Re: Wet spots - no blisters


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Posted by B.B. on February 14, 2005 at 03:33:57:

In Reply to: Wet spots - no blisters posted by Guido Pas on February 14, 2005 at 03:31:53:

Posted by Bengt Blomberg on January 09, 2003 at 09:41:22:
In Reply to: wet spots, no blisters posted by Guido Pas on January 06, 2003 at 09:03:39:
: Last year I have bought a 30 year old one tonner. It was built in Greece and the hull is +/- 3cm thick. The previous owner told me that the hull was wet and advised me to dry it and apply an epoxy coat. He thinks the gelcoat has become very thin over the years. The boat has been on shore for the last 1,5 year due to other reasons. During that time I had someone test the moist content several times. Most of the ship is fairly dry (
Hello Guido,
It is not the blisters that are dangerous! They are a sign that an hydrolysis is proceeding only.
If the gelcoat is thin and old, in many cases there will be no blisters at all and the laminate can become totally soft before the owner becomes aware of the problem.
What happens is, that the hard polyester gradually get hydrolysed into its original fluid substanses until at the end there will be soft fiberglass only left.
There exists nothing like "preventive" treatments!!! So called moisture barriers is a waste of money only and do more harm than good.
Any submerged laminate contains at least 0.2% moisture which is sufficient to feed the process even if it does not cause any alarming figures on the moisture meters.
The high moisture readings comes only when the hydrolysis has caused voids and glass layers without resin where excess water can enter. THE PROBLEM IS ABSOLUTELY NOT CAUSED BY THIS EXCESS WATER ENTRANCE and it does not cause any acceleration of the damages! Instead it cools and slows down the hydrolysis.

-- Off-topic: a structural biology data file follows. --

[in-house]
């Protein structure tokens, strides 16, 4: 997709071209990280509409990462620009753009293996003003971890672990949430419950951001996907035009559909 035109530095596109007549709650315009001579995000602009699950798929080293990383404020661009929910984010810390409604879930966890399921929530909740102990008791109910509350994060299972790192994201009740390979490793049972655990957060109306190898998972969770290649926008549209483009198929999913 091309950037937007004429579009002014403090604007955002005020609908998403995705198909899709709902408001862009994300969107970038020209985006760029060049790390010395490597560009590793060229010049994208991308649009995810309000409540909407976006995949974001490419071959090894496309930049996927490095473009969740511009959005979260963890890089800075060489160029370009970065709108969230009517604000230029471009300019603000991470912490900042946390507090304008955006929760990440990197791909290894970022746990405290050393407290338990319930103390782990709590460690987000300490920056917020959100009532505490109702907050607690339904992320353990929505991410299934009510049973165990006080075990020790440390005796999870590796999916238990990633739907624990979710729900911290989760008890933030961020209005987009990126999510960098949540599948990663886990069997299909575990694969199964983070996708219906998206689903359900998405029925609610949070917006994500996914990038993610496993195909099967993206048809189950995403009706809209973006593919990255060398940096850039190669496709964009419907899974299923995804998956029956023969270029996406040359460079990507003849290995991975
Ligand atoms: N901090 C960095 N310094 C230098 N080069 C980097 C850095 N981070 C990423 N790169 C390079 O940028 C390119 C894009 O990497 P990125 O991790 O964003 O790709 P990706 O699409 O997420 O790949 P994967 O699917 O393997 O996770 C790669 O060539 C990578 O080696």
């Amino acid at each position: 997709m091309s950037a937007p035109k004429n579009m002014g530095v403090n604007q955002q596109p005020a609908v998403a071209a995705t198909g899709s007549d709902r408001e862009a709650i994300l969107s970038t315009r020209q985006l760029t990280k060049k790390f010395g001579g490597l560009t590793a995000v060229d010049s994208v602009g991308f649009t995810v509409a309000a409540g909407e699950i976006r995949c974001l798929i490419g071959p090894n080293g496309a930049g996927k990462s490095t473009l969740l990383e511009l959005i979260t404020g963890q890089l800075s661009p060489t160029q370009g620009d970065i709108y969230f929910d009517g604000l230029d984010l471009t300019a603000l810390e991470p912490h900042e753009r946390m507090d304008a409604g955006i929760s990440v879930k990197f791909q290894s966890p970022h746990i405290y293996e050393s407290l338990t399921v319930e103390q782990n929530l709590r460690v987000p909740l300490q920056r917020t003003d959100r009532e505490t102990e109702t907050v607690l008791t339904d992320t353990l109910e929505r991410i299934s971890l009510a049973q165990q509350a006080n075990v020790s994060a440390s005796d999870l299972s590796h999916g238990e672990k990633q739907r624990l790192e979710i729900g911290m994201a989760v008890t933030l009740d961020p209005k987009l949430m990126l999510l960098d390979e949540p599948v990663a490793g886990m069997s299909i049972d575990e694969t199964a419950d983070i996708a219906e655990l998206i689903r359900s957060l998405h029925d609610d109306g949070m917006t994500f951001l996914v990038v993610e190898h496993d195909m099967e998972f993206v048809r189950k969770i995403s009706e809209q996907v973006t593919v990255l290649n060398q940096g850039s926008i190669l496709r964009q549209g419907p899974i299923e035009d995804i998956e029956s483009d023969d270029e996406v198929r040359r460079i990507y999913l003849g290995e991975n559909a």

The only way to stop hydrolysis of polyester is to perform a treatment which removes the substanses which cause it. If that can not be afforded it is better to do nothing else than normal sanding and antifouling painting for as long as the hull stays solid enough. Then it will last much longer with less damages than if only dried and epoxy coated.
In your case you can easily check if you have an hydrolysis or not: Drill a few holes with the tip of a 1/2" drill bit through 3/4 of the laminate thicknes in the areas with the highest readings and check the pH value with a blue lithmus paper strip which you can buy in a drugstore. If there is acid from the process in the hole, the paper will become red. If it stays blue, white or slightly yellow, the laminate is a little more porous in that area only.
Also check at dry setting if the props deforms the hull anything. That is the first alarming sign for hulls which do not blister.
Regards Bengt


: Posted by Guido Pas on January 06, 2003 at 09:03:39:
: Last year I have bought a 30 year old one tonner. It was built in Greece and the hull is +/- 3cm thick. The previous owner told me that the hull was wet and advised me to dry it and apply an epoxy coat. He thinks the gelcoat has become very thin over the years. The boat has been on shore for the last 1,5 year due to other reasons. During that time I had someone test the moist content several times. Most of the ship is fairly dry (




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